WIFE-KILLER William Cadwallader was hanged outside Hereford gaol on April Fool's Day, 1816. The Leominster blacksmith's body was handed over to surgeons for dissection and, after the knives had done their work, the skin was nailed to the door of St Peter's Church.

It was a gruesome custom of the times for the flesh to be shared out among Herefordshire notables. Among those receiving the grisly gift was the Arkwright family.

The piece of skin was handed down from father to son during the next 152 years until it came into the possession of David Arkwright, of Kinsham Court, Presteigne.

In 1968 he presented the hideous hide to the public at large for posterity and explained: "It was just lying about the house, so I thought that it would be better to give it to the museum."

Hereford librarian JFW Sherwood received the weird exhibit and commented: "As far as I know this is the first time that we have had any human skin in the museum and it will always be useful if someone comes in and wants to know what tanned human skin looks like."

So how did Cadwallader come to be skinned dead? He paid the ultimate price for the murder of his wife, Mary, who suffered a violent end to a life of poor health.

Drunken rage

The burly blacksmith and his ailing, bedridden wife were on bad terms and neighbours had frequently heard them quarrelling.

On the evening of September 4, 1815, Cadwallader - much the worse for drink - returned home in a great rage, knocked a cooking pan out of his mother-in-law's hands and drove her from the house with blows and curses. He accused his wife of being idle rather than sick and said he would willingly pay a guinea a week to be rid of her.

The petrified Mrs Cadwallader rose from her bed and shouted and screamed to neighbours for help. When they tried to become involved the angry husband's wrath increased.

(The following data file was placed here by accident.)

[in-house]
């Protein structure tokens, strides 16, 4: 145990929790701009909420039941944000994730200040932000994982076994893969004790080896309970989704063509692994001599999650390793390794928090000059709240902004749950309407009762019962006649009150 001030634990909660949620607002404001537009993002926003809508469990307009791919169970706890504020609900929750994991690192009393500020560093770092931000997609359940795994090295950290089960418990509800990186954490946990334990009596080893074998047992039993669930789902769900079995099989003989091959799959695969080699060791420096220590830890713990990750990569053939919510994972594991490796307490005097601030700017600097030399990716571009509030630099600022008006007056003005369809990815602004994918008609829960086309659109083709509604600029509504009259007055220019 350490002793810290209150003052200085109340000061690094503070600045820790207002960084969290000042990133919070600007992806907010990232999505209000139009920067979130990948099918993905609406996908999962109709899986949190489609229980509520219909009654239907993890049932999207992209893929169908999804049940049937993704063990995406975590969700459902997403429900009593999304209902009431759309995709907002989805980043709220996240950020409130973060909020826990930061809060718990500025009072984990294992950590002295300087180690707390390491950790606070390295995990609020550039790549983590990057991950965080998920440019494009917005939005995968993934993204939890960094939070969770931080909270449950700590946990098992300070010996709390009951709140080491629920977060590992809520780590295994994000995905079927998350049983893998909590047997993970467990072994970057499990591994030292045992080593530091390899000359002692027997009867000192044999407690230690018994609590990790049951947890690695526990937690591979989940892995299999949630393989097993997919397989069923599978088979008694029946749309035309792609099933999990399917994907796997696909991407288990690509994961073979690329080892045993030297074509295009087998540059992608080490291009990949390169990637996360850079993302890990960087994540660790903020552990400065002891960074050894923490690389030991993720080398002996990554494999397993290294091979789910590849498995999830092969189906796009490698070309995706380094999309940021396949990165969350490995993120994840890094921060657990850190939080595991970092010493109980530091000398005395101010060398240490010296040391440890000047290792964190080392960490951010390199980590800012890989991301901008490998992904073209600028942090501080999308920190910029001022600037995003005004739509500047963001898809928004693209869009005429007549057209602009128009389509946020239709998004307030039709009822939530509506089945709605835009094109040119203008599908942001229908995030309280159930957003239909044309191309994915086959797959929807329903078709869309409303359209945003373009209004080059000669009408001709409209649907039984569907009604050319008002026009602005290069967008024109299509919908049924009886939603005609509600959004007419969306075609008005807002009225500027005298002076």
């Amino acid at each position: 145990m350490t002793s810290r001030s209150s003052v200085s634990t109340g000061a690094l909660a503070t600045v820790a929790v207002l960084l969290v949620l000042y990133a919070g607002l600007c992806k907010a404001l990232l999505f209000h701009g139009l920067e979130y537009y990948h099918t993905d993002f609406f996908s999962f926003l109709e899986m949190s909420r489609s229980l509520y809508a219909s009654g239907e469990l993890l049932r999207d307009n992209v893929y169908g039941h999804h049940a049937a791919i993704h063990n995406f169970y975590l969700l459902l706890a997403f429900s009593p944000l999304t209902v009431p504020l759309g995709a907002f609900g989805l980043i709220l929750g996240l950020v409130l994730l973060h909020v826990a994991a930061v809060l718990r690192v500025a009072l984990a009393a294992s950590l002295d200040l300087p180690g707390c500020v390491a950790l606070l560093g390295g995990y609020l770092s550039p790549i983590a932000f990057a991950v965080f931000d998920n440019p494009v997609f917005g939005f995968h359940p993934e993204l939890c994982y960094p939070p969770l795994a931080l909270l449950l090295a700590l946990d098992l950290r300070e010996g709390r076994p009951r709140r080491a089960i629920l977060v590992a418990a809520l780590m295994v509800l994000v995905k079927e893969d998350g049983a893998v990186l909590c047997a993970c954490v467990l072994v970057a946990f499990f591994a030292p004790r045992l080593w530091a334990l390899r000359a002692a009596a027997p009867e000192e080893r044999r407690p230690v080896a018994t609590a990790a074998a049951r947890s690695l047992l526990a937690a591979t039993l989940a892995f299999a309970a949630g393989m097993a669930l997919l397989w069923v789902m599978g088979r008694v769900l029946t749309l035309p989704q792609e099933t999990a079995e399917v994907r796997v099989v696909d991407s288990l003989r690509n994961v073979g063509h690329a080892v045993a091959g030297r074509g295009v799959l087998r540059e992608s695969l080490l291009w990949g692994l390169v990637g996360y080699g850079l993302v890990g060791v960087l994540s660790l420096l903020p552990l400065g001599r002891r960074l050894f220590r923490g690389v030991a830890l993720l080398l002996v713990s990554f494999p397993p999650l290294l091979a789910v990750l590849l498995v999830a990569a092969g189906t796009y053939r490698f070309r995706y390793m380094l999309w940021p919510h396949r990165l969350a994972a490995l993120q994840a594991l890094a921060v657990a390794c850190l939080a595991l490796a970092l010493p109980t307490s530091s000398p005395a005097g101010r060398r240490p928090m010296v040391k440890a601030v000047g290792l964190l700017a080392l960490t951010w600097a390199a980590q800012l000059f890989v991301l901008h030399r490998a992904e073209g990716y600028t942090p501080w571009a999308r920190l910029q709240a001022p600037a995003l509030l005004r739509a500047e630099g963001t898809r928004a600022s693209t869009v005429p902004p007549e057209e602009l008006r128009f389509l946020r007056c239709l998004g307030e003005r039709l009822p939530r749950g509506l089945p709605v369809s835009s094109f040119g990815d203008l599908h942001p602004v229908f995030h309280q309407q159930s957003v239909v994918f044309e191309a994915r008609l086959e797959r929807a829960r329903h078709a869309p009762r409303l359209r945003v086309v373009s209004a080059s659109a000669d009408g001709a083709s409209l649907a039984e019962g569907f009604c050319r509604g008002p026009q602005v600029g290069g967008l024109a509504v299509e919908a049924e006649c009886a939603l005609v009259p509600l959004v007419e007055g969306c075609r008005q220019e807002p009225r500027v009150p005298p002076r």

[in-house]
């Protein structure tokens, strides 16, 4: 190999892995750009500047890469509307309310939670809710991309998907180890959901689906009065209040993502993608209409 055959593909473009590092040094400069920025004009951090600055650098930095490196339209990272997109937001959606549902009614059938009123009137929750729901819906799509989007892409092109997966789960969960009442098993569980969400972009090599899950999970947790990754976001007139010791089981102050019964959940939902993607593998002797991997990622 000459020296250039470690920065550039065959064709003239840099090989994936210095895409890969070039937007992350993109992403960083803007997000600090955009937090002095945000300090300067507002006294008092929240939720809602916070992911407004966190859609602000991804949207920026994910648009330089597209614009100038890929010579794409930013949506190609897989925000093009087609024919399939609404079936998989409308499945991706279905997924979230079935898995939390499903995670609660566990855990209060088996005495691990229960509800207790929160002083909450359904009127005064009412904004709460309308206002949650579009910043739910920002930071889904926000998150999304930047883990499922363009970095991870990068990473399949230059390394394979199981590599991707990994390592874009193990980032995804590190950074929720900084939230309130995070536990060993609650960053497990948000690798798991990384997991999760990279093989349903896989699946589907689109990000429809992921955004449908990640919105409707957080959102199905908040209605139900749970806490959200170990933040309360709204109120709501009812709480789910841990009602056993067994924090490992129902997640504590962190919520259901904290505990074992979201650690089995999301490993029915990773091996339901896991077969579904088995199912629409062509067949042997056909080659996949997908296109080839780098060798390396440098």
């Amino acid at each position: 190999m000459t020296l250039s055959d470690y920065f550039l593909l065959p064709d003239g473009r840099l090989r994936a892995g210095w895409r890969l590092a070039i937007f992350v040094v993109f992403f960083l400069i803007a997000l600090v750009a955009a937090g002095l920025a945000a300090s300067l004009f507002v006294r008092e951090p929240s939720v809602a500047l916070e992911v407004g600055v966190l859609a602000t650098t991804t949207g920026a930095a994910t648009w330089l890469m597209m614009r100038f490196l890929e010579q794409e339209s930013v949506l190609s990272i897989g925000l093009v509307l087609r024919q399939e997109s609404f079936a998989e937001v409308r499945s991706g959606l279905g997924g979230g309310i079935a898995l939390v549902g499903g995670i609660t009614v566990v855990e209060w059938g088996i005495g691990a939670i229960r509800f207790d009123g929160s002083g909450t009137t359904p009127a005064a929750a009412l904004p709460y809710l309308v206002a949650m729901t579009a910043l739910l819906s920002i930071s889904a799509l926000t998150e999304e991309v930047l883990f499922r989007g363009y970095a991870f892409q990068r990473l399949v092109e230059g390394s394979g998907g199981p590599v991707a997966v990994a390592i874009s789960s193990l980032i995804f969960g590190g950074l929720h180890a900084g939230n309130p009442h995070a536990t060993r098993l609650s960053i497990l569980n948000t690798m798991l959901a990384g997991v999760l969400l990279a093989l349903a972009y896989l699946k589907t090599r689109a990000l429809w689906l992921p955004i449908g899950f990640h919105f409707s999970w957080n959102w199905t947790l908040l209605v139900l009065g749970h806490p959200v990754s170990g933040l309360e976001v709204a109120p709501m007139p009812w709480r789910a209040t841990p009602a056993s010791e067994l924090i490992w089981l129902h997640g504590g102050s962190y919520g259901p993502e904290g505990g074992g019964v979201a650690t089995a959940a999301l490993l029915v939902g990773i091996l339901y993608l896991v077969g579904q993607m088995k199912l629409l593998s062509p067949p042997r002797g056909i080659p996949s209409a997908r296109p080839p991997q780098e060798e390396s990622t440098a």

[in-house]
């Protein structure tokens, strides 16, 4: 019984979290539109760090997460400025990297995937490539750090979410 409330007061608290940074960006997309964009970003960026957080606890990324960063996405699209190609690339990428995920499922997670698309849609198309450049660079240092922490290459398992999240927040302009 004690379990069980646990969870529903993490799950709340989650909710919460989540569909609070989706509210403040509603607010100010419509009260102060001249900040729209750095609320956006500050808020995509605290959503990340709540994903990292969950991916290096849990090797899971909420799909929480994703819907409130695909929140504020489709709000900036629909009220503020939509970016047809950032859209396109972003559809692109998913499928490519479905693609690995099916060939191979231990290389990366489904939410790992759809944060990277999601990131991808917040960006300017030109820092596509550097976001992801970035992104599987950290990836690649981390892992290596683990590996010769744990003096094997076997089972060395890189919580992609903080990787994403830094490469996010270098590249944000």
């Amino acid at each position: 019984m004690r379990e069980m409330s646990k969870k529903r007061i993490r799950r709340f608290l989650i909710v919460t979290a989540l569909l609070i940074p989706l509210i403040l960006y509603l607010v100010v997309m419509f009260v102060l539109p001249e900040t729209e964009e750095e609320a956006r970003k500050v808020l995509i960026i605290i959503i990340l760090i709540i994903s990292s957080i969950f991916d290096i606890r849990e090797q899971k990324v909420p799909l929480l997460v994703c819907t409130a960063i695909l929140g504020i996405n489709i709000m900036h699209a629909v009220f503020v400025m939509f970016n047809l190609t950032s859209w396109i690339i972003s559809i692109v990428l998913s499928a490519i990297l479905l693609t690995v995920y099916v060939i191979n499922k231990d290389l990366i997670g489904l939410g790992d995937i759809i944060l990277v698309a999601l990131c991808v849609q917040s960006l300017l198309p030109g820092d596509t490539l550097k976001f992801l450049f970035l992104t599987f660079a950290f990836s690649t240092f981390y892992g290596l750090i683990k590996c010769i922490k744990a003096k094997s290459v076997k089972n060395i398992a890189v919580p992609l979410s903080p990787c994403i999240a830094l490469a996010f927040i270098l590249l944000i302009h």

At 5.30 the next morning the blacksmith woke his apprentice and hurried him off to an emergency repair of a coach at the other end of Leominster. No-one was at the locked-up premises and the lad returned, feeling he had been despatched on a fool's errand.

There was an autumn nip in the air and later that morning Cadwallader's neighbour came home to warm himself. He popped into the garden and was confronted with a sight that chilled him even more.

Mary Cadwallader's body was lying in the hedge between the two houses - apparently having fallen or been thrown from an upstairs window.

It had rained all night, but her clothing was quite dry.

His cries soon brought a crowd to the house and among them was a boy who was later to swear that he had seen the blacksmith in the garden at 6 o'clock.

The owner of the broken coach next came on the scene to complain that it had not been repaired. He later testified in court that the blacksmith was distraught and shaking.

At Hereford Assizes in March, 1816, Cadwallader stoutly swore his innocence, but the stories of drinking, quarrels and violence did not help his cause and he was swiftly found guilty.

Awaiting execution Cadwallader expressed ready sorrow for his misspent life and confessed to being a drunkard. But he maintained to the end he was innocent of his wife's murder.

A large crowd turned out to watch the hanging, many of the ghouls buying an 'execution special' news sheet produced by the Parker brothers, an enterprising firm of jobbing printers.